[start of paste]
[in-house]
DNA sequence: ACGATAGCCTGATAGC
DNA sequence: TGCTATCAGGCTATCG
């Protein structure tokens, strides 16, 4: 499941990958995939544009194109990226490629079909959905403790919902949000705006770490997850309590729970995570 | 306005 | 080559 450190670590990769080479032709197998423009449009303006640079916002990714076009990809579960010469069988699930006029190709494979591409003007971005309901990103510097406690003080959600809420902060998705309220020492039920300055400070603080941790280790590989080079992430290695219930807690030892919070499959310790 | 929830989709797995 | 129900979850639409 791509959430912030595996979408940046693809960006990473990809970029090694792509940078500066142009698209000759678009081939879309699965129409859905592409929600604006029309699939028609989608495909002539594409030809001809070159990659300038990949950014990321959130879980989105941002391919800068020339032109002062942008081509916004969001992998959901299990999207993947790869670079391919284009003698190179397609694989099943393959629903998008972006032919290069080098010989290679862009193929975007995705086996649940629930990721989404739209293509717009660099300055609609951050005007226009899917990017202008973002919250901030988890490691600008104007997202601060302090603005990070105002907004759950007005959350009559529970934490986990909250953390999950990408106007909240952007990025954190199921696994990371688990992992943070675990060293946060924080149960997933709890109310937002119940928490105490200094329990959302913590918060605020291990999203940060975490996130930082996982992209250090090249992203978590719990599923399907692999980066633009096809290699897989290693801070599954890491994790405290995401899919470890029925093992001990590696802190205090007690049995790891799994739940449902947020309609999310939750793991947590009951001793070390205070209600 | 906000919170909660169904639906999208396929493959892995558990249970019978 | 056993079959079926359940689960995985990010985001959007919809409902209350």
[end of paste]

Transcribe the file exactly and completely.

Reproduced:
[in-house]
DNA sequence: ACGATAGCCTGATAGC
DNA sequence: TGCTATCAGGCTATCG
């Protein structure tokens, strides 16, 4: 499941990958995939544009194109990226490629079909959905403790919902949000705006770490997850309590729970995570 | 306005 | 080559 450190670590990769080479032709197998423009449009303006640079916002990714076009990809579960010469069988699930006029190709494979591409003007971005309901990103510097406690003080959600809420902060998705309220020492039920300055400070603080941790280790590989080079992430290695219930807690030892919070499959310790 | 929830989709797995 | 129900979850639409 791509959430912030595996979408940046693809960006990473990809970029090694792509940078500066142009698209000759678009081939879309699965129409859905592409929600604006029309699939028609989608495909002539594409030809001809070159990659300038990949950014990321959130879980989105941002391919800068020339032109002062942008081509916004969001992998959901299990999207993947790869670079391919284009003698190179397609694989099943393959629903998008972006032919290069080098010989290679862009193929975007995705086996649940629930990721989404739209293509717009660099300055609609951050005007226009899917990017202008973002919250901030988890490691600008104007997202601060302090603005990070105002907004759950007005959350009559529970934490986990909250953390999950990408106007909240952007990025954190199921696994990371688990992992943070675990060293946060924080149960997933709890109310937002119940928490105490200094329990959302913590918060605020291990999203940060975490996130930082996982992209250090090249992203978590719990599923399907692999980066633009096809290699897989290693801070599954890491994790405290995401899919470890029925093992001990590696802190205090007690049995790891799994739940449902947020309609999310939750793991947590009951001793070390205070209600 | 906000919170909660169904639906999208396929493959892995558990249970019978 | 056993079959079926359940689960995985990010985001959007919809409902209350």